I recently received a query as to whether I’ve come across corneal copper deposition, as we might see in the Kayser-Fleischer ring of Wilson disease. Not sure who Kayser, Fleischer or Wilson were? Here’s a little information.
There’s a nice picture of the clinical appearance and an overview of Wilson disease here.
On checking our archives, I found just one case of corneal copper deposition from several years ago. It was rare enough that I presented it at a meeting.
I suspect that the patients don’t often have corneal surgery. Presumably the hypercuprinaemia is is treated medically. There’s a fairly recent report on a resolving ring in this article by Khurana et al (2019).
Copper has an affinity for basement membrane. So in the cornea, we’d expect to see it mostly at the level of Descemet’s membrane. My specimen is a sheet of Descemet’s membrane.
You can see from the haematoxylin and eosin-stained section that the endothelium is quite well preserved. There’s a distinct coppery colour to Descemet’s membrane.
The PAS stain demonstrates Descemet’s to be of regular thickness. The copper tinge doesn’t show up here. I don’t know enough about histochemical stains to say why – if anyone can explain it, please let us know in the comments!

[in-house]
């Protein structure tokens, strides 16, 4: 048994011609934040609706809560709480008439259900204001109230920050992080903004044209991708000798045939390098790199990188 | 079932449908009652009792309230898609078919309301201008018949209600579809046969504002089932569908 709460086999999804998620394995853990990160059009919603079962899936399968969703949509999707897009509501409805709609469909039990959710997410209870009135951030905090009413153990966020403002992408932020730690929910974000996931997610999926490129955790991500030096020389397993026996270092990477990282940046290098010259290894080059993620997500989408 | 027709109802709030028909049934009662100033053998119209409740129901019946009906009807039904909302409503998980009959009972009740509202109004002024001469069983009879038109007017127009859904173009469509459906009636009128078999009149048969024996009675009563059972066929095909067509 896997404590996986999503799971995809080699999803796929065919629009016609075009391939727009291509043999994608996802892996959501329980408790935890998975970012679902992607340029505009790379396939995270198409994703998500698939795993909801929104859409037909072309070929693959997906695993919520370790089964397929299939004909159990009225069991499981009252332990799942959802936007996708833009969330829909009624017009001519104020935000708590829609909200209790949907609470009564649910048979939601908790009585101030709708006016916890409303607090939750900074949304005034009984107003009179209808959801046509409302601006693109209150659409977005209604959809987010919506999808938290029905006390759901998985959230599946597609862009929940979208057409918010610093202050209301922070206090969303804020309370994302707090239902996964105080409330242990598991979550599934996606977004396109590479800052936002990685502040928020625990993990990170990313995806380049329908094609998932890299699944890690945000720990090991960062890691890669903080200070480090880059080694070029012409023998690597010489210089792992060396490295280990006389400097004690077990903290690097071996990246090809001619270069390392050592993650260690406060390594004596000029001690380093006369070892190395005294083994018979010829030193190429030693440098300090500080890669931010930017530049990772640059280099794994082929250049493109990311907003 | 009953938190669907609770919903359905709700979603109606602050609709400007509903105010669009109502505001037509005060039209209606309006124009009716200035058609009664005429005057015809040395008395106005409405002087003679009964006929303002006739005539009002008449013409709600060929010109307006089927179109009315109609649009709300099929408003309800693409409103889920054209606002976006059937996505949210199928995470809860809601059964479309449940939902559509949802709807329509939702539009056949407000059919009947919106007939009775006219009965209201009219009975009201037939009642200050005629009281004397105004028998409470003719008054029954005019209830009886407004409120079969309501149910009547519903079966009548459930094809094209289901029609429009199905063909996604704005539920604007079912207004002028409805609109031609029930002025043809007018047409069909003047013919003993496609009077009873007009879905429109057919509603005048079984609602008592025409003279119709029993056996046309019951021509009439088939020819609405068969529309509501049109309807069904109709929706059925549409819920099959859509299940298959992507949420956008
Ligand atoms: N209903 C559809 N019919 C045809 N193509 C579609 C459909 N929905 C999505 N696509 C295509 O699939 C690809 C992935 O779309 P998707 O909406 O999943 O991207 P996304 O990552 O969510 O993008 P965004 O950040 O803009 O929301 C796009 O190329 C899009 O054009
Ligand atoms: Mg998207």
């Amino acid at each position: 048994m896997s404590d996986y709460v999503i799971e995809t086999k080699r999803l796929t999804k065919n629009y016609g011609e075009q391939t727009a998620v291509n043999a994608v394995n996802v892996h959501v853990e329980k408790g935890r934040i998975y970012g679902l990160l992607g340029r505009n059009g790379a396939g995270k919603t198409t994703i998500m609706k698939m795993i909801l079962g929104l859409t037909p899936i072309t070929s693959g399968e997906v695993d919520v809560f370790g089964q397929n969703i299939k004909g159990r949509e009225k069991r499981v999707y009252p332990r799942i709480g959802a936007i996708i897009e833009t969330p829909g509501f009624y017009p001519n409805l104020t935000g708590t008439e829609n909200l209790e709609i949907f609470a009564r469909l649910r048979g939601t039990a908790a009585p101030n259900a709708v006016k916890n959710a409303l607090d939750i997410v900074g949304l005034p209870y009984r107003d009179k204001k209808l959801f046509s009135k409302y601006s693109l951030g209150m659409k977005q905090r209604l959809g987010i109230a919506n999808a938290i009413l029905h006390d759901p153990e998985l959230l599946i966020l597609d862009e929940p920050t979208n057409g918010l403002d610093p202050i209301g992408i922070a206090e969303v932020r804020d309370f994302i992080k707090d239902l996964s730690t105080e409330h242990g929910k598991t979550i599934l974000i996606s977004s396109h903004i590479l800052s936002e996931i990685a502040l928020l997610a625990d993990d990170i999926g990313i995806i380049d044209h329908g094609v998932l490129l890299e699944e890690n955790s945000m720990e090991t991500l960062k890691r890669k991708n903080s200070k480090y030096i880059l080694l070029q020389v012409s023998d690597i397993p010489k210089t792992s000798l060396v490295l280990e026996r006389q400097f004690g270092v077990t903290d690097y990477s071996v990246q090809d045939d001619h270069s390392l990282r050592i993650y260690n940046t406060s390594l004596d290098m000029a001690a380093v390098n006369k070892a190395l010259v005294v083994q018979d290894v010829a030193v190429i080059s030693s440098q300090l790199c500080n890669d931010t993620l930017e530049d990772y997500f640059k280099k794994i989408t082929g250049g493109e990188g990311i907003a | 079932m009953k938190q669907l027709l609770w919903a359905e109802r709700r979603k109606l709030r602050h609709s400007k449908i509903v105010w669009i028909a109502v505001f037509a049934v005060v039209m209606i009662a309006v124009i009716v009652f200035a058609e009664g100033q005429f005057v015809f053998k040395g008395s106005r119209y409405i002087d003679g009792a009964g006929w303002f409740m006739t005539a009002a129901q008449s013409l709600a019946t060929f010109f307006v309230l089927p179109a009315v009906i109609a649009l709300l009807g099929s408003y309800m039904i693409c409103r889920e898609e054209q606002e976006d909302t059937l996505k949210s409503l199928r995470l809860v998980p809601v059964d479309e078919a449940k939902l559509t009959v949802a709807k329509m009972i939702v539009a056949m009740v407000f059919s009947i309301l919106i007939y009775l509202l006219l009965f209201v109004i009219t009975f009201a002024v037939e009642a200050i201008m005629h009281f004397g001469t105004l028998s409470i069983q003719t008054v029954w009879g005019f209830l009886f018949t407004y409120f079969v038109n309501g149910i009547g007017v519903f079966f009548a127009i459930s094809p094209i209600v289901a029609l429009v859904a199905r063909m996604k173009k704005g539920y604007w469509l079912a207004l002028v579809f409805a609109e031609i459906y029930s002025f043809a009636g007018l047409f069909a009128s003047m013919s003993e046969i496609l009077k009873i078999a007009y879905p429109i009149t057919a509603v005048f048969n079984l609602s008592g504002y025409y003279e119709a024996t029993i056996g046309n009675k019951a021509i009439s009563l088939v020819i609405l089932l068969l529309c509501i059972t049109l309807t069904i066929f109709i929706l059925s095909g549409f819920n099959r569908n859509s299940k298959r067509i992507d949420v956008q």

Out of curiosity, I asked for an unstained section. So this is a 4 μm section that has simply been coverslipped (with mountant). Again, we see the coppery colour, which appears rather granular, The copper seems more densely distributed towards the endothelium than towards the stroma.
Here’s a toluidine blue stain. Toluidine blue is often used when preparing material for electron microscopy. It’s typically cut at 1 μm thickness, a quarter of the thickness of our regular sections. Light microscopists will refer to these as “semi-thin” sections, while electron microscopists will call them “thick” sections. It’s all relative!
And here’s an electron microscope image. We have the endothelium on the top/left of the section, with the (absent) stroma on the bottom right. The electron-dense deposits are our copper particles. We can see they’re more heavily distributed in the posterior region of Descemet’s (closer to the endothelium).
I don’t think there are many references about the histological appearance of copper in Descemet’s membrane. Interestingly, I came across this article from 1970 by one of my predecessors at the UCL Institute of Ophthalmology, the late Dr John Harry. It’s funny that 50 years later, here I am, looking at the same entity!